I have always been fascinated by brands. As a child, I was one of those who was not happy with the single point of brand contact, I had to go all in. From Maya the Bee, on tv – I had to of course get the Maya the Bee doll. Barbapapapa – I had the toothbrush holder. Smurfs, the cuddly toy, the branded backpack and of course those collectibles at the petrol station. Heidi, in addition to the books, I had a lovely set of earrings and matching necklace. Snickers and Mars Bars (at the time not available in South Africa) but a friend had brought me some as a gift. Then the Hello Kitty accessories and stationery and of course let’s not forget the masters of kiddie branding (both small kids and adult kids alike), Disney. The deliverers of magic (and still to this day I am a serious fan of Walt Disney) but they also delivered my first brand disappointment.
My Dad had traveled all the way to America in the 80’s. The land of brands! At a time where it was not quite OK for him to travel outside of South Africa. He had won an incentive prize at work and so his company went about obtaining special permission for him to leave the country – to go to the land of brands. Of course this was a huge deal.He was the first person in my family to travel outside the borders of our country. Prior to this he had been to Zimbabwe, in the time when it was still called Rhodesia. All sounded pretty exotic to me but I digress.
Dad had an amazing adventure. He brought back plenty of photographs and memorabilia from his trip. Of course as a kid I was only interested in what he had brought back for me. In addition to a piece of the Golden Gate Bridge and plenty of your typical touristy trinkets. My prized possession, a backpack and floppy hat from the REAL Disneyland with none other than Mickey Mouse on it. It went to school for Monday News. It stayed in my school bag. It went everywhere with me. Then one day while flicking it around in my hand my eye fell on the label. “Made in Taiwan”. Of course I couldn’t quite process how something that came all the way in a plane from America could have been made anywhere other than at Disneyland by Mickey Mouses & Co. I mean, it said Disneyland on the front of it. Mickey was there in all his famous glory. How did this happen? What was Taiwan anyway? And why would this be allowed? So many questions followed. Talk about #brandfail and Dad trying to explain how products are manufactured outside of countries as they are produced cheaper. This did not make any sense to me. It said Disneyland so it surely has to be made in America where Disneyland is!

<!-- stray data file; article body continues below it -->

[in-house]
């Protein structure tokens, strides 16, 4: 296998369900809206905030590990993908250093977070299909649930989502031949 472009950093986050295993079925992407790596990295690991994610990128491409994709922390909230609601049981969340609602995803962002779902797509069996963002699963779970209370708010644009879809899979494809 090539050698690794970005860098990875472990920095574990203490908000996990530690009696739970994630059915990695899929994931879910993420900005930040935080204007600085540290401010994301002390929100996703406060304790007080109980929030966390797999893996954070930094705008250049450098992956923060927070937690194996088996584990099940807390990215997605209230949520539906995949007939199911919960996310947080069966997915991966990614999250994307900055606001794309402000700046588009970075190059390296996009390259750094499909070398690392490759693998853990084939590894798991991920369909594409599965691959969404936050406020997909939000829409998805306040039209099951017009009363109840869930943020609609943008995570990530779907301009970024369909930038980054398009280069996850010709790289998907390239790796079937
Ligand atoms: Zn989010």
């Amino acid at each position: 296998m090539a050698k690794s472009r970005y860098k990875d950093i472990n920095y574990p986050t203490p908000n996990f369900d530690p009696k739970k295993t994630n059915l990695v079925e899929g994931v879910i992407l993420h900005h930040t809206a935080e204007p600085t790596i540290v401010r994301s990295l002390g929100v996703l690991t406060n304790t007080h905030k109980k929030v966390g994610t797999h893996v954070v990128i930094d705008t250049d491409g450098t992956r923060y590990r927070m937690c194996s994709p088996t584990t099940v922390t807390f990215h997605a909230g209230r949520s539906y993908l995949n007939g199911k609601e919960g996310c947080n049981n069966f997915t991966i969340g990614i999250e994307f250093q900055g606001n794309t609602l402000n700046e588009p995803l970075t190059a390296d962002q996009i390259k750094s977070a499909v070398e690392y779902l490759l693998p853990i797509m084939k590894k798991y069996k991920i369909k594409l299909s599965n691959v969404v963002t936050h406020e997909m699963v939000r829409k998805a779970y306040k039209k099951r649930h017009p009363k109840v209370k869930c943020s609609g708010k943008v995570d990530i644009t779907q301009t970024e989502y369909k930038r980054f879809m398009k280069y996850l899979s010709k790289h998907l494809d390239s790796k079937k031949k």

And so started my continued disappointment and love affair with brands. I am mostly fascinated by how brands can make you fall in love with them. Rip your heart out. And yet, still find a way to creep back into your life. Despite what you may know in the realms of logic and reason. Some brands are able to transcend the biggest disappointments, and resurrect themselves, like phoenixes from the ashes. And others, after some small but significant mistakes, are forever put on the #brandnever pile. But what exactly separates those brands who are able to resurrect themselves from scandals and #brandfails to those who crash and burn at the slightest hint of impropriety.
So, brands. Modern day mumbo jumbo or valuable construct? Like art, I guess, brand love or hate is in the eye of the
beholder consumer of that brand.